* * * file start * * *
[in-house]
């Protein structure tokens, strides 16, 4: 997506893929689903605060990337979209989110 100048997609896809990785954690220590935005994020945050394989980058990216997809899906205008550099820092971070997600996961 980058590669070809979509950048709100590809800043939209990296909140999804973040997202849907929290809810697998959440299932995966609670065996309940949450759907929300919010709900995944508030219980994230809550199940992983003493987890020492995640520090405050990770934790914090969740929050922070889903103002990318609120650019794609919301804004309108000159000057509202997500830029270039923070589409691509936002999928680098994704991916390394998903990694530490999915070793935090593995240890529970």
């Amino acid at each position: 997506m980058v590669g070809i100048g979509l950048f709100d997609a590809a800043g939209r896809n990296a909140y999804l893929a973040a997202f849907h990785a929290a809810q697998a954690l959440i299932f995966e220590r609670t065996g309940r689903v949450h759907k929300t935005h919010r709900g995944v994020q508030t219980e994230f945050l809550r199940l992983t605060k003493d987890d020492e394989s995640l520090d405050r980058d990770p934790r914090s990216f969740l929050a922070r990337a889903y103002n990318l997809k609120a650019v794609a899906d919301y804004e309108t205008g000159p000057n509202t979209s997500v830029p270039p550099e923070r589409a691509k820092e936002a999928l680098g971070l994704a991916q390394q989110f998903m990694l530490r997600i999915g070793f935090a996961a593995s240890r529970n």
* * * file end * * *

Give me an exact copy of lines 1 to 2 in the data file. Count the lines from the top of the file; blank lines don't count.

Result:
[in-house]
């Protein structure tokens, strides 16, 4: 997506893929689903605060990337979209989110 100048997609896809990785954690220590935005994020945050394989980058990216997809899906205008550099820092971070997600996961 980058590669070809979509950048709100590809800043939209990296909140999804973040997202849907929290809810697998959440299932995966609670065996309940949450759907929300919010709900995944508030219980994230809550199940992983003493987890020492995640520090405050990770934790914090969740929050922070889903103002990318609120650019794609919301804004309108000159000057509202997500830029270039923070589409691509936002999928680098994704991916390394998903990694530490999915070793935090593995240890529970």